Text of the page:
Cradling Connections: Unveiling Infant Minds through Neuroimaging

Tanay Poddar, COL ‘ 24, Sanford, FL

Over the summer, I had the opportunity to work under Dr. Hao Huang’s mentorship in the Laboratory for Neural MRI and Brain Connectivity at CHOP. Initially coming in without any specific focus, Dr. Huang immediately saw my potential on his “Asymmetry Project.” Most people don’t know that the brain is actually asymmetrical, with different hemispheres of your brain controlling different aspects of your abilities. In this case, I heavily underappreciated the importance of the left hemisphere with the capabilities of language comprehension. I also had the opportunity to work with Dr. Huang’s neonatal dataset, meaning that this project had the importance of uncovering how language capabilities develop as an infant based on how asymmetrical the brain is. In full honesty, I was overwhelmed by the project and how I could embark on such a journey semi-independently.

However, with the guidance of my PhD student mentor, Tianjia, and her mentor, Dr. Ouyang, I was able to tackle this project piece by piece. At first, I was given a more exploratory task, meaning I had the trust and independence to learn by myself, while also having the ability to reach out for help. Moreover, from the guided literature assigned, I was able to understand what direction I needed to take this project. However, from that came the next hurdle: programming. I have had programming experience, but this was the first time I was taking on a data science project. In all of the buzz words surrounding machine learning, hierarchical clustering, support vector machines, I was completely lost. However, even then, Tianjia was able to support my learning by sending online links to help me learn the true meaning and application of all these buzz words. I went from making excel spreadsheets to making unsupervised and supervised machine learning models in a matter of weeks.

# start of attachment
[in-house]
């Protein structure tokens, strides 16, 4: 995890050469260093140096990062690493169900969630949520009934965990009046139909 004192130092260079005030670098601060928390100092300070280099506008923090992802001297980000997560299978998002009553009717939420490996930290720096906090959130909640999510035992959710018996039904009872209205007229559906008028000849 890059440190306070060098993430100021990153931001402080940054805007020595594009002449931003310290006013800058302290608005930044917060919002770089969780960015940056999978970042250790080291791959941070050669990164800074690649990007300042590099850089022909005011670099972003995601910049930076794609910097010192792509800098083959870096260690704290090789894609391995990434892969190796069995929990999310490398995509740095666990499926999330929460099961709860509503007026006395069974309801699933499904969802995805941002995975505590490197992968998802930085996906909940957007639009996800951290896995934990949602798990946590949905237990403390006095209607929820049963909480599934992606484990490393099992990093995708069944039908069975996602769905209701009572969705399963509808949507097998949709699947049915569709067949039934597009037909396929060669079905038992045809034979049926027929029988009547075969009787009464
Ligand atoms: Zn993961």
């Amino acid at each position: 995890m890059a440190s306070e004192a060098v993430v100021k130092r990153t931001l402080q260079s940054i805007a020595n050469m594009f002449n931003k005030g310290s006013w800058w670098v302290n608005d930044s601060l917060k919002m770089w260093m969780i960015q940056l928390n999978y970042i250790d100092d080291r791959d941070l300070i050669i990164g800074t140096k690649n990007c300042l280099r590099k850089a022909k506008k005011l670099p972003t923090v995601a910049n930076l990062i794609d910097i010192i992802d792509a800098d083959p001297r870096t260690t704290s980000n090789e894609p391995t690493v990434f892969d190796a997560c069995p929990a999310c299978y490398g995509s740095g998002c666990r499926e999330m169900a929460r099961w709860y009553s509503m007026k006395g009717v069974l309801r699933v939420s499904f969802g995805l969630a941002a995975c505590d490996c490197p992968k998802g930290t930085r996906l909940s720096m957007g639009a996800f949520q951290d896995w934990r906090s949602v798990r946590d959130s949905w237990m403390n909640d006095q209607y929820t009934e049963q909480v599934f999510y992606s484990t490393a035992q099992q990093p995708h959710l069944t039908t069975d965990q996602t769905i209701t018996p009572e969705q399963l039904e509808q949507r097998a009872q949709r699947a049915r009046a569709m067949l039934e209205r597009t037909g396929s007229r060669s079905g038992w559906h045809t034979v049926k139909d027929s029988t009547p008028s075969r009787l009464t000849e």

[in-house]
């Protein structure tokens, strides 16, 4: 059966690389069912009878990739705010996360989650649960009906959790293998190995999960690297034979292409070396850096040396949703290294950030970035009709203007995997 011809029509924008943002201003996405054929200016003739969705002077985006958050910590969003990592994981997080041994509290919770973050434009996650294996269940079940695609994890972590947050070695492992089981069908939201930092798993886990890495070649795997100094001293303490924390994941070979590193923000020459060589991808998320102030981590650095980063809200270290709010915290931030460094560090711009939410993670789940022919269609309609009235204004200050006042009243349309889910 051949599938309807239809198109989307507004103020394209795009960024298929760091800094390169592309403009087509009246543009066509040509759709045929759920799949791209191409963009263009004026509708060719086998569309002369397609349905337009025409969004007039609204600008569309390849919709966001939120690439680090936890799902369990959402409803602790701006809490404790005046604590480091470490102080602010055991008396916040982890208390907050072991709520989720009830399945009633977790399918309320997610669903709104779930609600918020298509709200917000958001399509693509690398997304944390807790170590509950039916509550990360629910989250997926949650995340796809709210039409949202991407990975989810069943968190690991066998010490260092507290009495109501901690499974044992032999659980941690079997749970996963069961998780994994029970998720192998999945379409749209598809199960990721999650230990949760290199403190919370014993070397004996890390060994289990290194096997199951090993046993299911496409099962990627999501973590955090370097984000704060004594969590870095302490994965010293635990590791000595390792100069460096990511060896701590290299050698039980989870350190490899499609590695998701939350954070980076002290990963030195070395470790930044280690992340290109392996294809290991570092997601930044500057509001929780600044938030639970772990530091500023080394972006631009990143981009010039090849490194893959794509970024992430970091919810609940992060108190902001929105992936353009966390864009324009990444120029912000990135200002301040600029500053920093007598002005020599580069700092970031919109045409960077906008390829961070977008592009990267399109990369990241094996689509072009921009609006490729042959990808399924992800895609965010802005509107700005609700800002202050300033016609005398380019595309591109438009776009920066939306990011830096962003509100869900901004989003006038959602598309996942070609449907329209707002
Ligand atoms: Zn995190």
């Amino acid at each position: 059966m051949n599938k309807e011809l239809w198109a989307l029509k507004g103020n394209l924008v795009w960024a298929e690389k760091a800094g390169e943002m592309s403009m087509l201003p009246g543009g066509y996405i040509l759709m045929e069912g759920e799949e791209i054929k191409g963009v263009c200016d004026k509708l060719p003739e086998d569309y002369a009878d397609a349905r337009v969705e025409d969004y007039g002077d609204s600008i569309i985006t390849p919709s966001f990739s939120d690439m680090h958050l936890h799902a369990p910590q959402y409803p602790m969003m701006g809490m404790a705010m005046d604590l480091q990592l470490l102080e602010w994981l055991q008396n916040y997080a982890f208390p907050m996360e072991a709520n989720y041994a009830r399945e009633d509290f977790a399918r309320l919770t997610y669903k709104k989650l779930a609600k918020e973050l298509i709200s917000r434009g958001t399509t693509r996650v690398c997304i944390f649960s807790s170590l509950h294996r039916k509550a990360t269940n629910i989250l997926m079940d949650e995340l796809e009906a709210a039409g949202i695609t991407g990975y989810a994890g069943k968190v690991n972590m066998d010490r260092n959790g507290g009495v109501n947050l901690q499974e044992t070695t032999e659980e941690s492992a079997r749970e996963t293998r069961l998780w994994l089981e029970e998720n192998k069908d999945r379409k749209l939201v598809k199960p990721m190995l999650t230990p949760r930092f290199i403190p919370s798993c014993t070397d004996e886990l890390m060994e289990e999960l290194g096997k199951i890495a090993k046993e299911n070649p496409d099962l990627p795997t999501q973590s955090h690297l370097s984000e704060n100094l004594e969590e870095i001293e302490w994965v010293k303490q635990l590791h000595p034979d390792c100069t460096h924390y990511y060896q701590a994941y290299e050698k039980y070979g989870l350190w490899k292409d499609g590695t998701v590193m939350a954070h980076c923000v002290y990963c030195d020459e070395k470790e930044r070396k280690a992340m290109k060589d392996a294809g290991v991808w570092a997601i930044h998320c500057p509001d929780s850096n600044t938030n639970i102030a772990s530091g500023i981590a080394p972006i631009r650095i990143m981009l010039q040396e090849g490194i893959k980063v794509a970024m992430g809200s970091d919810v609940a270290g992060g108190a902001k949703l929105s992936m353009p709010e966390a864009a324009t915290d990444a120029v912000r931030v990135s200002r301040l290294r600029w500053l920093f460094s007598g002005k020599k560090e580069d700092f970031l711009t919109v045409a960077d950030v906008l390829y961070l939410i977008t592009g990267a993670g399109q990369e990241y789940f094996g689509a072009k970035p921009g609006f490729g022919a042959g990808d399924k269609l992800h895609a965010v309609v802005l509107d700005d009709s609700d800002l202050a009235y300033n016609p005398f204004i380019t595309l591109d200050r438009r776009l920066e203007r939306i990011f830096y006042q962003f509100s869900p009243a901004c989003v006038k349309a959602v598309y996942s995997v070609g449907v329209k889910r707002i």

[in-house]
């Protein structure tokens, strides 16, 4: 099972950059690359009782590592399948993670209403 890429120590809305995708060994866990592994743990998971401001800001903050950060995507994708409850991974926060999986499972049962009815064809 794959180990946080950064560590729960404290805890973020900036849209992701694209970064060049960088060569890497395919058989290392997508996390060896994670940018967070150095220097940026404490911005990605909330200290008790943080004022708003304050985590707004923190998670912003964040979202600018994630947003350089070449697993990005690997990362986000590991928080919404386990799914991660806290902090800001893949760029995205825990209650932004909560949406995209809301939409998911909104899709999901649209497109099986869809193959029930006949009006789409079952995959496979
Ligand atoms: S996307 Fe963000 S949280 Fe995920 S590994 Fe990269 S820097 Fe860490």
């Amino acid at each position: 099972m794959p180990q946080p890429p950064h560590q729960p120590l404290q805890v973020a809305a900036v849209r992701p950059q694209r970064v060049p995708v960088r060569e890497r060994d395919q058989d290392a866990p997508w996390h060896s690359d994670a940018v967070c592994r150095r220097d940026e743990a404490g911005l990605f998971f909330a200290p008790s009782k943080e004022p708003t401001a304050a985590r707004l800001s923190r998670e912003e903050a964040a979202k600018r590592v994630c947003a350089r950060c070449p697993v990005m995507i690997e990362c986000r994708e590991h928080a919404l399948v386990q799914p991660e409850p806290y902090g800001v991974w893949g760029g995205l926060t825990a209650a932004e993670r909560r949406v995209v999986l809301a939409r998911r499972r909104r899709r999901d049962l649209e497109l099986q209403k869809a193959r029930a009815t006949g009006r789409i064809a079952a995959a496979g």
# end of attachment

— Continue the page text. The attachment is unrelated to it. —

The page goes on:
Eventually, the big picture of the project was finally clarified. We could track the asymmetry of the brain over time and localize it to the regions known for language comprehension. Later, using data already collected, we could try and predict how much the asymmetry contributed to language comprehension, and specifically which regions of the brain. Even when I thought that this was a good amount of experience that I gained, Dr. Ouyang surprised me even further by telling me and Tianjia that we would get to write a publication on what we discovered, and having almost minimal writing experience, this would be a monumental step in my learning process.

Beyond research, I was also able to explore in person volunteering opportunities in Philadelphia, such as volunteering at the HMS school for children with cerebral palsy. All in all, this was a very exciting experience, and none of this would have been possible without career services funding, which gave me a massive opportunity to gain the technical skills I need to conduct research and provide the in-person inspiration I needed to continue research in the future.

This is part of a series of posts by recipients of the 2023 Career Services Summer Funding Grant. We’ve asked funding recipients to reflect on their summer experiences and talk about the industries in which they spent their summer. You can read the entire series her

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Career Services